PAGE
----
PERK stabilizes LLO pools despite ongoing LLO destruction
In general, the UPR plays an important role in maintaining ER homeostasis. Along these lines, the UPR can aid LLO assembly (Lehrman, 2006
). One mechanism involves a role for PERK in balancing translation rates to compensate when LLO flux is impaired (Shang et al., 2007
). Additionally, since ER stress increased hexose-Ps, which are precursors of UDP-GlcNAc, GDP-mannose, and UDP-glucose, the nucleotide sugar building blocks for LLOs, we measured these molecules directly. As shown in Figure S4B, all three nucleotide sugars were increased by the UPR in an IRE1α-dependent manner, suggesting yet another mechanism by which the UPR may assist LLO assembly. LLO destruction by the UPR therefore presents a serious paradox. To address this problem, we hypothesized that suppression of LLO levels by a destructive mechanism in normal cells under conventional ER stress might be compensated by PERK, which can reduce LLO consumption by limiting N-
glycoprotein synthesis ().
Like PERK−/− MEFs, PERK+/+ MEFs underwent LLO destruction in response to ER stress. Hexose-Ps, including M6P, were elevated ( and
) and free glycans, resulting from LLO cleavage, were formed (). The other LLO cleavage product, Dol-P, appeared to be generated as well, although PERK's translation-attenuating activity predictably reduced the amount of Dol-P detected (). Free glycan formation in PERK+/+ MEFs was also responsive to mannose treatment (). However, steady-state G3M9Gn2-P-P-Dol levels were unaffected by either DTT or TG stress in PERK+/+ MEFs (). In comparison, these stressors decreased LLO levels in PERK−/− MEFs by ~50%. This was attributable solely to differences in translation rate, because LLO levels in DTT-stressed PERK−/− MEFs were returned to normal by pharmacological rescue with the translation inhibitor CHX ().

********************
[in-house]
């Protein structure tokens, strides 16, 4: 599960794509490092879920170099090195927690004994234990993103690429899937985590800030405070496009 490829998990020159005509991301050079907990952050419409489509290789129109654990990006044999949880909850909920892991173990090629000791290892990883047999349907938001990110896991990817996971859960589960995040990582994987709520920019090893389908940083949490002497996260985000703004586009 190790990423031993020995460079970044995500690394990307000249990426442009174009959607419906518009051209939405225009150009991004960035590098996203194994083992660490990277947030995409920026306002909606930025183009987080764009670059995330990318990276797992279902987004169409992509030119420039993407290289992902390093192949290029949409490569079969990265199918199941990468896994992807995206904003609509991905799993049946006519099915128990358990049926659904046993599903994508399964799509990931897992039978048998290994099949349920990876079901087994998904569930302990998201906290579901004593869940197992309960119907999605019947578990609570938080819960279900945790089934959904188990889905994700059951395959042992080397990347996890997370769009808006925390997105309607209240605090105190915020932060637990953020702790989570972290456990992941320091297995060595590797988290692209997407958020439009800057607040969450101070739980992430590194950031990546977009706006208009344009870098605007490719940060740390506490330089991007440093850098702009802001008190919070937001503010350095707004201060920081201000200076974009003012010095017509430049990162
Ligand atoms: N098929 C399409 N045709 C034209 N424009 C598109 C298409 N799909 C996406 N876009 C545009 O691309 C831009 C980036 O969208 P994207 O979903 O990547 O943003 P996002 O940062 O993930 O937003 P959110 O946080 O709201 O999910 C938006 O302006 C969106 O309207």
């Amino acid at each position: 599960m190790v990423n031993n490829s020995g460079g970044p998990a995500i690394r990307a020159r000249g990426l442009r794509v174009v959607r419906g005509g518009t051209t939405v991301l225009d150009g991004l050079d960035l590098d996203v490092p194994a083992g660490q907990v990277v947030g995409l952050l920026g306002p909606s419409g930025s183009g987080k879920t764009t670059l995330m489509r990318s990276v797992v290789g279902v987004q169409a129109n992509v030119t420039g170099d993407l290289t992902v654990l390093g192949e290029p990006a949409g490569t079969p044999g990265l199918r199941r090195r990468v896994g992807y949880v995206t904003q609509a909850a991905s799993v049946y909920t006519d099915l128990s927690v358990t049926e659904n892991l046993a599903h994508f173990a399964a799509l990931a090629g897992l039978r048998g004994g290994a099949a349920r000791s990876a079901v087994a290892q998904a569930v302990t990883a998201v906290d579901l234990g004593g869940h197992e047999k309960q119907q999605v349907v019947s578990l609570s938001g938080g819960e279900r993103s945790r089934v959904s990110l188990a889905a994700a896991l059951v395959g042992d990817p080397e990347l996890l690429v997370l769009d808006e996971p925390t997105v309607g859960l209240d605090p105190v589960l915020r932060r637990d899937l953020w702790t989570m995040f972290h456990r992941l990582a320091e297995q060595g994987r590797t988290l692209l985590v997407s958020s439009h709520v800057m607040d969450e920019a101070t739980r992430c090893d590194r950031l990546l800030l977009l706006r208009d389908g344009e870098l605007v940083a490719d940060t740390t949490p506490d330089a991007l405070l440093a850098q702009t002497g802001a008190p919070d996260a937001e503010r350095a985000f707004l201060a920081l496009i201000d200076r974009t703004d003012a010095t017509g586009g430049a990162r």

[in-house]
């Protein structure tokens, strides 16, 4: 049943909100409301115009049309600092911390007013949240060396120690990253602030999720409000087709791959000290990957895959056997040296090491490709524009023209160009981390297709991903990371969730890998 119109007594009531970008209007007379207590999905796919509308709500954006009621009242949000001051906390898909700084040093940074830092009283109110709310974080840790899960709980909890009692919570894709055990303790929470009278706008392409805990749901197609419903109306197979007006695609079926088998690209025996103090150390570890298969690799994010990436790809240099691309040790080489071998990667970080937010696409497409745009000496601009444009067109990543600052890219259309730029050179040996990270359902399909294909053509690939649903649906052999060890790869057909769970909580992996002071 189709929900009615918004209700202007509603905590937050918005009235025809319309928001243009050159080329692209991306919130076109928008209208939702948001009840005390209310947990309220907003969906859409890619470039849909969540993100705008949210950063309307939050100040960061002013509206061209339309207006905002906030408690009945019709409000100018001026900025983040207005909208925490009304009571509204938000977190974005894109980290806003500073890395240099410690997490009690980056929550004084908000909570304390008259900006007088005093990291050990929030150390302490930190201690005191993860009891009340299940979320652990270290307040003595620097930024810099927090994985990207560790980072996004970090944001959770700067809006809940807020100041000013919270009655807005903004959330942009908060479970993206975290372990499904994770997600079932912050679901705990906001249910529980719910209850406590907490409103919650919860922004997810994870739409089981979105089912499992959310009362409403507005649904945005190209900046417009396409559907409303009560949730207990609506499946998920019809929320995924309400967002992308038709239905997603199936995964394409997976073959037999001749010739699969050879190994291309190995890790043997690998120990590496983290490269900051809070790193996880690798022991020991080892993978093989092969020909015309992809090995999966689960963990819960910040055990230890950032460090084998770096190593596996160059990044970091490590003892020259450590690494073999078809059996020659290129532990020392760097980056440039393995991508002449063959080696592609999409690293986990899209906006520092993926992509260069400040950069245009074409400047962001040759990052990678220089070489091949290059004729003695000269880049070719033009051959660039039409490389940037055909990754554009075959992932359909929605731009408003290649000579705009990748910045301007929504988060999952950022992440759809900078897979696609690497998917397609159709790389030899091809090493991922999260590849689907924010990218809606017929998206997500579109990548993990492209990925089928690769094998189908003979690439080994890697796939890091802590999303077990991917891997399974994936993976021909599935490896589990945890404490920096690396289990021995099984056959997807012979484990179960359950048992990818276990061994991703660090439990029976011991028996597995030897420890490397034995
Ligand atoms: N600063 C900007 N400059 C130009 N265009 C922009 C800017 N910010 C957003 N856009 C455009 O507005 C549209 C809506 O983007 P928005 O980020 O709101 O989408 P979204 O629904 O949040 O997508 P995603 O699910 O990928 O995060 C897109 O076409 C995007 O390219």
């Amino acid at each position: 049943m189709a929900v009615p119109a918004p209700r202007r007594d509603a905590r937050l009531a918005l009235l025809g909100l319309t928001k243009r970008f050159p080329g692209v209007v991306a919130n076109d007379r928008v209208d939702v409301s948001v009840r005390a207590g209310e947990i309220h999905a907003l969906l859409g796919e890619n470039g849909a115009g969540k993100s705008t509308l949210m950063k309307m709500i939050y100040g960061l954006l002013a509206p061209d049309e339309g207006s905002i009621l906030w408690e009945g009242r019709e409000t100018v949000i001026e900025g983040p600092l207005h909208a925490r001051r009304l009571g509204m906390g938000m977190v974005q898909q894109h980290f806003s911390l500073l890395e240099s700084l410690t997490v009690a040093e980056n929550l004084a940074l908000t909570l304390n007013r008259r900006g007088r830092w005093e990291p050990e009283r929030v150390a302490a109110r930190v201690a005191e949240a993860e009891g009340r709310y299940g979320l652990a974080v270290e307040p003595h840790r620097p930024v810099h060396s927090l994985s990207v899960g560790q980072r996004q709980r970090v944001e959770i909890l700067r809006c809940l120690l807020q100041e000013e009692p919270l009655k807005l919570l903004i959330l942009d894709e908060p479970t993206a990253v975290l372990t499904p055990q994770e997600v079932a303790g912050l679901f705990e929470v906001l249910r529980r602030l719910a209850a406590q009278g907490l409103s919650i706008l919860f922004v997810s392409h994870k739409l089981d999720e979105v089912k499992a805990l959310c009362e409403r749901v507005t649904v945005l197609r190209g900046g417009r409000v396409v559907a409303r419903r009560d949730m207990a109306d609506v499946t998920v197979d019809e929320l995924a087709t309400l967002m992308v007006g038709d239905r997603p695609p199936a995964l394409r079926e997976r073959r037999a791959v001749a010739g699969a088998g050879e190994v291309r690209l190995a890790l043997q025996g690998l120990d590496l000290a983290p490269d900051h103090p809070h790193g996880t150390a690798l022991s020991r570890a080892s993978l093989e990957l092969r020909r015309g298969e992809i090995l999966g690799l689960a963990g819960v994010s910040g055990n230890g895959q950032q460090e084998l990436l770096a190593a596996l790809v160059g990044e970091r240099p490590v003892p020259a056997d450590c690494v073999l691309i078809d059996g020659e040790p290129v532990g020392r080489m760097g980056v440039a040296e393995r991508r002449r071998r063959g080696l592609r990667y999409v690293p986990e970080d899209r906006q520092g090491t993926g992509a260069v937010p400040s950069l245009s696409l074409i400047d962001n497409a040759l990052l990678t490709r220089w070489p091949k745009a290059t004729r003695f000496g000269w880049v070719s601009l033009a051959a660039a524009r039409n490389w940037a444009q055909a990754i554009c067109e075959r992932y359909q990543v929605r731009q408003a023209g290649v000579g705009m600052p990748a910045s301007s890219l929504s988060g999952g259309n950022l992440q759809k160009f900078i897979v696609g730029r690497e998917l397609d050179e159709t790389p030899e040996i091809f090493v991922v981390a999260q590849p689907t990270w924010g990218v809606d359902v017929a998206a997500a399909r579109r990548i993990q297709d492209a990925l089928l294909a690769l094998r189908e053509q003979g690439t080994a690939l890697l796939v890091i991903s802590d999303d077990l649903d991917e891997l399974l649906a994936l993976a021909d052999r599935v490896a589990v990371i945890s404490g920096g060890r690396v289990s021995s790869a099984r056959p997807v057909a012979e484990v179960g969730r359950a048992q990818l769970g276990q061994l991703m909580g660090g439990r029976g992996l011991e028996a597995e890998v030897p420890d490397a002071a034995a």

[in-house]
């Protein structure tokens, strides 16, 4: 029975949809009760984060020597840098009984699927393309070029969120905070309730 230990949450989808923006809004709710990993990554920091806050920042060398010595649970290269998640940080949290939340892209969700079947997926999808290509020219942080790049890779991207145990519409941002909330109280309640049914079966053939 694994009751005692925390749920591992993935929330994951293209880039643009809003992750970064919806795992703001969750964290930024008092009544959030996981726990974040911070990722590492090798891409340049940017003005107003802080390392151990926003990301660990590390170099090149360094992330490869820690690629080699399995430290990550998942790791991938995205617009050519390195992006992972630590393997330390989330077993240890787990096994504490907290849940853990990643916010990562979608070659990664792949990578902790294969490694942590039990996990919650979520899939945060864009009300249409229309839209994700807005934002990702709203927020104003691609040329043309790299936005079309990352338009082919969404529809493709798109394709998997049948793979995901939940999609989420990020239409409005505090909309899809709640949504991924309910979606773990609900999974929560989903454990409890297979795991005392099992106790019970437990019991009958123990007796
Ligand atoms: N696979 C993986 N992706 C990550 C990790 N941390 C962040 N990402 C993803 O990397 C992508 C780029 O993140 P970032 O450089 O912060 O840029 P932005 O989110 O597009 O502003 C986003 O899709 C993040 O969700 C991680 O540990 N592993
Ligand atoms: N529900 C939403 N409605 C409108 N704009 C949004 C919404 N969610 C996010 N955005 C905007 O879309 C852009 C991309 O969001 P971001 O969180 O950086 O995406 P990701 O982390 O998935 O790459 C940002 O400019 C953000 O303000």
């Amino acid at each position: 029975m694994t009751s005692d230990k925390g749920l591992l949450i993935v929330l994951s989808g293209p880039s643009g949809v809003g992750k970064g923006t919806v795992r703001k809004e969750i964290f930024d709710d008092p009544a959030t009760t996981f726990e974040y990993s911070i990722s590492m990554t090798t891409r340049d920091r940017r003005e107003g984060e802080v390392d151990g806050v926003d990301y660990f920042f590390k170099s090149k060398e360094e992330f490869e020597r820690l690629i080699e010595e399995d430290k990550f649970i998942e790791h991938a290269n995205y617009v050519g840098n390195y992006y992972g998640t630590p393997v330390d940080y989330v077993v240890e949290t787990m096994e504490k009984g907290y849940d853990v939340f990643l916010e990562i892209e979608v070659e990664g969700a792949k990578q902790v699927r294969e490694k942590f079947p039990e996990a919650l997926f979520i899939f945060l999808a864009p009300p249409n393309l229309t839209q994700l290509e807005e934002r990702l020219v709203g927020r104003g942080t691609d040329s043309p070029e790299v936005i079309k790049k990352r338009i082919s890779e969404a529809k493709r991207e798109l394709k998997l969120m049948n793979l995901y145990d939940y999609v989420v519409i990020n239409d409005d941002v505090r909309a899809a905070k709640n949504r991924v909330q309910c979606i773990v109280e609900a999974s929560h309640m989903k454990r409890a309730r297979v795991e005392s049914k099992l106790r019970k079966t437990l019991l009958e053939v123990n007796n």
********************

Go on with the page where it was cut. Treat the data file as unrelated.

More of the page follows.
FIGURE 10: HSV-1 infection mobilizes M6P, with destruction and depletion of LLOs. (A) Uninfected PERK−/− MEFs were treated with 2 mM DTT and/or 0.2 mM CHX for 1 h, as indicated, and G3M9Gn2-P-P-Dol was measured (n = 3, mean ± SEM). *, p < (more ...)
These results demonstrate that translation attenuation by ER stress–activated PERK can ameliorate the effect of LLO destruction by stabilizing steady-state G3M9Gn2-P-P-Dol levels. In this respect, the outcome of IRE1α/M6P signaling is antagonized by PERK. IRE1α/M6P signaling and LLO destruction themselves, however, are independent of PERK.